In the first system each of these features was rated on a scale of 1 to 5 by severity with the following system: 1: extreme impairment, 2: severe impairment, 3: moderate impairment, 4: mild impairment, and 5: absence of impairment. The second score system, based on the average of raters initial assessment, is in the range of 1 (severe impairment), 2 (medium impairment), 3 (no impairment). In order to ensure interrater reliability and validity of the novel RSS, the correlation between both rater scores was calculated for both positive and negative symptoms at T0 and T1. For this correlation, we used the scoring system 1–5 as it is the one which more stringently considers input from independent observers. The tool is included in the supplementary materials (see Supplementary Material available online at http://dx.doi.org/10.1155/2016/5073078) of this paper as is a detailed description of each severity rating for each of the 20 features.
In addition, observers rated scores for different time points during each visit (T0 and T1). This enabled comparison of scores at the beginning and end of each visit and was carried out in order to enable analysis of testing endurance in IGF1 treated and untreated patients. Importantly, all girls who had video footage recorded had it recorded in the same room, for the same period of time with the same level of external stimulation, noise, and activity. Such a methodology has clear benefits in terms of assessment standardization.
2.4.3. EEG Analysis
All ten treated patients and nine untreated patients had EEG measurements carried out using ten electrodes EEG at the same time as video footage (above) was recorded. Electrodes were positioned in accordance with the 10–20 layouts and lasted 1-2 hours. Analysis was performed for a minimum duration of 28 minutes each, sampled at a frequency of 128 kHz (samples/sec). Analysis was conducted using a custom-made script in MATLAB consisting of a Fast Fourier Transform (FFT) function which analyses the signal divided in five second bins. Peak and mean frequencies and amplitudes for the different ranges were separately averaged over the whole signal and grouped into bins to be used as comparative variables between and within groups . Following precedent literature on EEG findings in RTT, mean theta and delta wave amplitude and frequencies and alpha band power were examined [4, 6, 9, 29].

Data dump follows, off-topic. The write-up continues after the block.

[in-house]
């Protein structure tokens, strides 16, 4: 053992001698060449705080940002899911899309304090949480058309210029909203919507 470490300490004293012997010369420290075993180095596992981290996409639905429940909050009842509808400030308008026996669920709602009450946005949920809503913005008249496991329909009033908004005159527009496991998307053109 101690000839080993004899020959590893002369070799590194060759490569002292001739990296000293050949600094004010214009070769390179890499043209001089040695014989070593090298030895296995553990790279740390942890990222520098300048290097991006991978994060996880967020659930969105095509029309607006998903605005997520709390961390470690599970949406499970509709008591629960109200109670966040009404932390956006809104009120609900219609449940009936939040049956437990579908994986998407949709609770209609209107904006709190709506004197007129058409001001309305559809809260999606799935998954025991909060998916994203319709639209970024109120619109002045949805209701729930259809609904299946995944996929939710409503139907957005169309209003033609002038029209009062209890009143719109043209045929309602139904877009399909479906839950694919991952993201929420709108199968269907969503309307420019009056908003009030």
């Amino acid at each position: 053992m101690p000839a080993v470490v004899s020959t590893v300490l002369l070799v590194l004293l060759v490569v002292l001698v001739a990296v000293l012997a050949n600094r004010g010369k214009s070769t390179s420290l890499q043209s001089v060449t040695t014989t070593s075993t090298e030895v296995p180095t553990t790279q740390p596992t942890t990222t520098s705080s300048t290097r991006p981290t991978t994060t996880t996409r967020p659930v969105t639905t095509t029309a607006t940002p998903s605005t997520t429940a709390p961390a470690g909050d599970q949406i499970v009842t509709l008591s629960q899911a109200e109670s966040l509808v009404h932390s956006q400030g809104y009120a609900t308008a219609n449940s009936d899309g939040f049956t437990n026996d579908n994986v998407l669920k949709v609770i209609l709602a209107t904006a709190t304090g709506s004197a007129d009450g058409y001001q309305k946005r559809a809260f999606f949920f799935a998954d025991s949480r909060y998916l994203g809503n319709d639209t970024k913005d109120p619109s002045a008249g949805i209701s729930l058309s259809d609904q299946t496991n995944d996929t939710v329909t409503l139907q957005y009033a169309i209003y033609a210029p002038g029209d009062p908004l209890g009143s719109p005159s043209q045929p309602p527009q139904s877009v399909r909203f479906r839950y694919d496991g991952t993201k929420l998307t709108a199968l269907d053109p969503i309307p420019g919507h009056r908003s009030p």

2.5. Statistical Analysis
Due to the nature of data used and the small sample size in the present study, nonparametric tests were used. The Mann-Whitney test was used for unpaired analysis and the Wilcoxon signed rank test for paired analysis. A Kruskal-Wallis test was used to mutation severity subgroups. For parametric data, paired and unpaired -tests were used. For inferential analysis, tests used were two-tailed, with the threshold for statistical significance being set at . Statistical analysis was performed using Minitab 17 and GraphPad Prism 6.0, with the latter also being used to create figures of the relevant results.
3.1. Significant Improvement in ISS Scores in IGF-1 Treated RTT Patients
The International Scoring System (ISS) was used to assess RTT severity as detailed above. There was no difference in ISS ratings between treated and untreated groups at baseline (, Mann-Whitney test), reflecting the clinical similarity of the treated and untreated RTT patients.
In the treated group, six patients showed an improvement (decrease) in ISS with three patients showing no change. One of the treated patients (S2) had an ISS increased by one point at follow-up. In the untreated group, six patients showed an increase in ISS, with two patients demonstrating no change and one patient showing an improvement in ISS. The mean change (T1–T0) in ISS was significant in the treated versus untreated patients (, Mann-Whitney test) (Figure 1). On paired analysis of treated patients, the change in ISS as a result was just short of significance (, Wilcoxon Signed Ranks Test), possibly resulting from the small sample size and the nonparametric nature of the statistics used. In sum, the change in ISS was significantly different between treated and untreated RTT patients, with the vast majority (nine from ten) of treated RTT patients showing an improvement or stability in disease severity.
3.2. Social and Cognitive Abilities